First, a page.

Exams causing you stress? Here’s some tips from a Deakin counsellor on how to cope
We’re now midway through the exam period, so we hope you’re feeling positive. But while the academic side of things is front and centre during this time, make sure you don’t neglect your health and wellbeing.
It’s timely that exams fall during Mental Health Month, as it highlights the balancing act you need to manage. It’s easy – and totally normal – to become anxious or overwhelmed about exams, so that’s why we’ve called in the experts to help get you through!
Alison Lau is one of our exceptional student counsellors and she’s passionate about ensuring you have all the necessary support to enjoy your uni experience. We asked her some common student questions about stress, and what help and resources are available.
‘I’m feeling a bit anxious about my exams and results, but when does stress become something to worry about?’
Stress is a very human reaction to difficult situations – whether you’re a professional athlete or a student, we all need a level of performance stress to do our best. Stress indicates passion for achieving your goals.
But looking too far ahead and asking negative ‘what if’ questions can lead to worrying about worst-case scenarios. Stress manifests in physical forms – a change in appetite, constant headaches/stomach aches, muscle tension, fatigue and agitation. This kind of stress can lead to poor academic and lifestyle outcomes.
Be aware of your typical signs of stress and ask for help when they negatively impact your work, study, health or relationships. Act early.
‘I have a lot of demands placed on me – what are some simple ways I can look after my mental wellbeing?’
- Set achievable goals and reasonable expectations: Break up the day by assigning time for work, study and recuperation. Include time for sleeping (eight hours) and eating (three meals), as this provides the foundation for clear thinking, strong focus and energy.
- Prioritise: Develop a list of tasks and mark them on a calendar. This helps you visualise how much time you need to study and allows you to organise your time depending on each task’s urgency, importance and resources.
- Uni-task: While multitasking may feel more productive, it actually overwhelms your mind and increases your chances of making mistakes. Think about when you have too many browser tabs open – your brain can forget why some of them are even there. Focus on one task at a time to be your most efficient self!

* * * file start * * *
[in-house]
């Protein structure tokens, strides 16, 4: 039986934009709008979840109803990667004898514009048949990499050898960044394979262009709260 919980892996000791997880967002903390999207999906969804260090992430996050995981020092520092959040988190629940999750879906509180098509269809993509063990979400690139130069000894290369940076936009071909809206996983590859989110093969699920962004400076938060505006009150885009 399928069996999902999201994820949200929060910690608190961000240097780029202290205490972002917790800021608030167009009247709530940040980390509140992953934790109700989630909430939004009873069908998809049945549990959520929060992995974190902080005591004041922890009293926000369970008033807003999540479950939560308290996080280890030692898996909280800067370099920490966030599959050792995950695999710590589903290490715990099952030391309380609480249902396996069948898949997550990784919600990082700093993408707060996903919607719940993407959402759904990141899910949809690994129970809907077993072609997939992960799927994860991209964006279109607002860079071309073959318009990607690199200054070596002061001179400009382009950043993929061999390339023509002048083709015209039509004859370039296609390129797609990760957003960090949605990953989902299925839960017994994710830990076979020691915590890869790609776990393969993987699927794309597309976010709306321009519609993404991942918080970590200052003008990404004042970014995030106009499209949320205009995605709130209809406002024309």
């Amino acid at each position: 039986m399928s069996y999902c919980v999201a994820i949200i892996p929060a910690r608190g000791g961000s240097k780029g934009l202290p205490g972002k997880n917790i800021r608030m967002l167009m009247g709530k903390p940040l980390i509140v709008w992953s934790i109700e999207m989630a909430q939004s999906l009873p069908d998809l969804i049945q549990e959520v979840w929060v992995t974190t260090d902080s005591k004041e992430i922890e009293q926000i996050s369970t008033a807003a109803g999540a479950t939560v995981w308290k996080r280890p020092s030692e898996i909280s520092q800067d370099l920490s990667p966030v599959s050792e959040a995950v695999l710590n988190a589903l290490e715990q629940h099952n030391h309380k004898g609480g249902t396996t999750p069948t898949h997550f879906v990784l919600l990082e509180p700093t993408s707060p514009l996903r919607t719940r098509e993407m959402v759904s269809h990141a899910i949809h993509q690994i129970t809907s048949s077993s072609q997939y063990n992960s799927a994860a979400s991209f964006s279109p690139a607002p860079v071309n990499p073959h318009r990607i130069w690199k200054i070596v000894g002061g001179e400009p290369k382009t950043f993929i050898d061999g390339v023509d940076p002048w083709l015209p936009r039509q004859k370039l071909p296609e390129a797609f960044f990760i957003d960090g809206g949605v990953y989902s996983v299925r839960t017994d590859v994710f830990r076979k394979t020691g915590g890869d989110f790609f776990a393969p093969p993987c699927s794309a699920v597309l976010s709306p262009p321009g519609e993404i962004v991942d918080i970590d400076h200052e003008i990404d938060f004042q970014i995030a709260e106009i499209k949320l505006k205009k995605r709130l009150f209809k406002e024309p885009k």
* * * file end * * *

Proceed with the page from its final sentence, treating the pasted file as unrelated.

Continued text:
- Work with yourself, not against yourself: Becoming frustrated or angry when you don’t meet your expectations or goals is a normal response, but try countering this negative self-talk. Treat yourself like you would a friend – be empathetic and understanding, and use your strengths to problem-solve!
‘I put pressure on myself to achieve high marks, and my family has high expectations of me. How can I deal with this as I wait for my results?’
Being programmed your whole life to perform well means it’s natural to aim for high marks and want to meet family expectations. But if you worry about the outcome, and avoid contact with – or even lie to – your family, ask yourself: what’s the value in investing time and energy worrying about something you can’t change? While you wait, is there anything more you can do that will improve the outcome?
If your results are disappointing, be open and honest with your family! As well as reducing your worry and guilt, this could improve how well you understand each other and lead to better support systems.
‘I feel prepared academically but suffer from horrible nerves during the exam itself – how can I stay calm and focused?’
The more you try to eliminate nerves, the stronger they get! They’re normal, so acknowledge their existence. Guard against worst-case scenarios of forgetting or failing, and bring yourself back to the here and now: the exam. Slow down thoughts with calm and even breathing, drink water if you’re sweating and breathe deeply if your heart is pounding. Then do your best!
‘When should I reach out for professional help for my mental health and what student-focused resources do you recommend?’
Just as lecturers are there to help with your academic learning, mental health professionals can provide insight and guidance for your wellbeing. It’s not weak to ask for help and don’t ever think your issues aren’t serious enough.
Deakin has some great student-focused resources:
- DeakinWELLBEING connects you to mental and physical health resources within and outside of the university.
- DUSA provides opportunities for you to connect with your Deakin community.
- Study Support and DeakinTALENT offer practical academic and career help.
Also check out the library’s special Mental Health Month collection – books that offer fresh perspectives, practical advice and centuries-old wisdom. You’ll find them on display at the entrance to each campus library location.
‘I’d like to talk to someone at Deakin who understands what it’s like to be a student. What services do you offer and how long do I have to wait for an appointment?’
Check out answers to student questions about stress and coping with exams on Ask Counselling, or ask your own anonymous question. A counsellor will post a tailored response, often including resources and ways to manage stress and other emotional difficulties.
Book a free and confidential appointment with our Counselling and Psychological Support team. Our professional psychologists and social workers are trained to help you cope with stressful situations and overcome emotional difficulties. They understand what it’s like to be a student and often support students to manage their stress. First appointments are generally available within one to two weeks.
If you’re based overseas, find out how to access local support.
If you ever feel at immediate risk, please call Triple Zero (000). Lifeline (13 11 14) is also a great 24/7 resource.